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UC Clermont Professor Publishes Ohio Real Estate Book


Book by UC faculty member addresses the state’s unique laws.

Date: 9/18/2017 12:00:00 AM
By: Amanda Chalifoux
Phone: (513) 558-8199

UC ingot   Bruce Davis, professor of paralegal studies at UC Clermont College, has published his first book — and the first book about Ohio real estate laws geared toward non-agents.

“Fundamentals of Ohio Real Estate Law” (Carolina Academic Press, 2016) addresses the state’s somewhat complex real estate laws, which are unique due in part to the historical practice that awarded Revolutionary War veterans land instead of payment for the service.

“As part of the westward expansion, Ohio was often the first place that people went,” Davis said. “The U.S. government owned the land that would later become Ohio following the Revolutionary War and gave land grants not only to those who had fought in the war, but also to those who had been displaced by it or had their property damaged. As a result, Ohio is a hodgepodge of real estate laws. And while there are a few books out there for real estate agents, I saw a need for something that was for paralegals.”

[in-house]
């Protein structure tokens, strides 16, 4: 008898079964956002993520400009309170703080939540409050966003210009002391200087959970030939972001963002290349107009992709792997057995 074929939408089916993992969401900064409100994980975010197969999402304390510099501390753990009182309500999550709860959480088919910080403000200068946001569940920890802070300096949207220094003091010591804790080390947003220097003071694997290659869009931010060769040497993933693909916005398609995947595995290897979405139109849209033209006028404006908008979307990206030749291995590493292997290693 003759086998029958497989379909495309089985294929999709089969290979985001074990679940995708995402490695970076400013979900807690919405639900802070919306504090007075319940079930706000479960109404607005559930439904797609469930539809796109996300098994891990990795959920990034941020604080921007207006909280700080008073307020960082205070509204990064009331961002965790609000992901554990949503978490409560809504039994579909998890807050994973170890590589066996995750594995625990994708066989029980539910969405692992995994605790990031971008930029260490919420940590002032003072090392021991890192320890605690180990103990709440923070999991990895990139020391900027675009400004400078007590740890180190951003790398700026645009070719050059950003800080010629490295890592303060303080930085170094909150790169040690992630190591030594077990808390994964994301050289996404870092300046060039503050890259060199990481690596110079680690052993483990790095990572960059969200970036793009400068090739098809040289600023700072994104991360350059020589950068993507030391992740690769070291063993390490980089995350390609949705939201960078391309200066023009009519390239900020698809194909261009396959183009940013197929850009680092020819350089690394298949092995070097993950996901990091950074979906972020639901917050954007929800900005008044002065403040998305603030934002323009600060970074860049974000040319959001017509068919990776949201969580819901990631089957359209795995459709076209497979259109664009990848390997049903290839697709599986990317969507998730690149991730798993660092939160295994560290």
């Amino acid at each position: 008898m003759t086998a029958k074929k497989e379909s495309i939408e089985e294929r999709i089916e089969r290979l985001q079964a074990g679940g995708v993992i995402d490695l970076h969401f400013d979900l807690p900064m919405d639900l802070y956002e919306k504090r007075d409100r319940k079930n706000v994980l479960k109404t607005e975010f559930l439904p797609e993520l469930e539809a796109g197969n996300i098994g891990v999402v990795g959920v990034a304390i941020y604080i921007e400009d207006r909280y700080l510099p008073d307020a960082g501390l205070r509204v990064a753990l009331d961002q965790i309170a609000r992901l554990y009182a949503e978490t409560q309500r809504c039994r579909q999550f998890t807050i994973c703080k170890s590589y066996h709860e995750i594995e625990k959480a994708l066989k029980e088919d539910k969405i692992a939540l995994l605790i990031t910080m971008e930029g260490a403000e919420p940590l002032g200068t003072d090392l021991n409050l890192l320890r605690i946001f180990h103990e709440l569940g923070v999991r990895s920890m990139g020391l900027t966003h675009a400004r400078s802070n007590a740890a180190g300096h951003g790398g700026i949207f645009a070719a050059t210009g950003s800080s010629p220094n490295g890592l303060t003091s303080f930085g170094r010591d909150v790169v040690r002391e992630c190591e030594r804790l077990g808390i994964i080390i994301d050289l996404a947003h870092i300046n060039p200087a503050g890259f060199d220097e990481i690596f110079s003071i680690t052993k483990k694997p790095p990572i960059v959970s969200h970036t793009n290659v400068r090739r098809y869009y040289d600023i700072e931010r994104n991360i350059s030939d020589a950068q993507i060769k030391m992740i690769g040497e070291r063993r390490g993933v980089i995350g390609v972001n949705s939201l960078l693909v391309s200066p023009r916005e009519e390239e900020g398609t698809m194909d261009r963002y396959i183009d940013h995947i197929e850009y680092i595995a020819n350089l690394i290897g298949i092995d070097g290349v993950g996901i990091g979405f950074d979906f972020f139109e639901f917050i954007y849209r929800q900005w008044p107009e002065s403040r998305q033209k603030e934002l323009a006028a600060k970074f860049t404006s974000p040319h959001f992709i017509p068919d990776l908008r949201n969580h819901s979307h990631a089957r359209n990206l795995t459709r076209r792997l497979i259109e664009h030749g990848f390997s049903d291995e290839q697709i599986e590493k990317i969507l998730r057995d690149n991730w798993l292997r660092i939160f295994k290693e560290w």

Davis is currently using the book in his “Real Estate for Paralegals” course, and the college’s real estate agent pre-licensing certificate program is also teaching portions of the text. Fair housing, real estate agency and broker laws are among the topics covered in the book, which is available on Amazon.

Davis joined the UC Clermont faculty in 2005, following a successful and eclectic career in Silicon Valley, where he worked in marketing and sales for pioneer tech companies such as National Semic Conductor, Data Checker Systems and a number of startups. Originally a musician, he played jazz piano to pay his way through law school before discovering a passion for teaching that eventually led him to Cincinnati. Davis holds a law degree from the University of California and a bachelor’s degree from San Jose State University.

“Teaching is the most fulfilling thing I’ve ever done,” Davis said. “The greatest joy is when former students come back and say, ‘remember that thing you told us in class? I’ve been using it.’ That’s so gratifying. And it’s amazing to see where they go in their studies and careers.”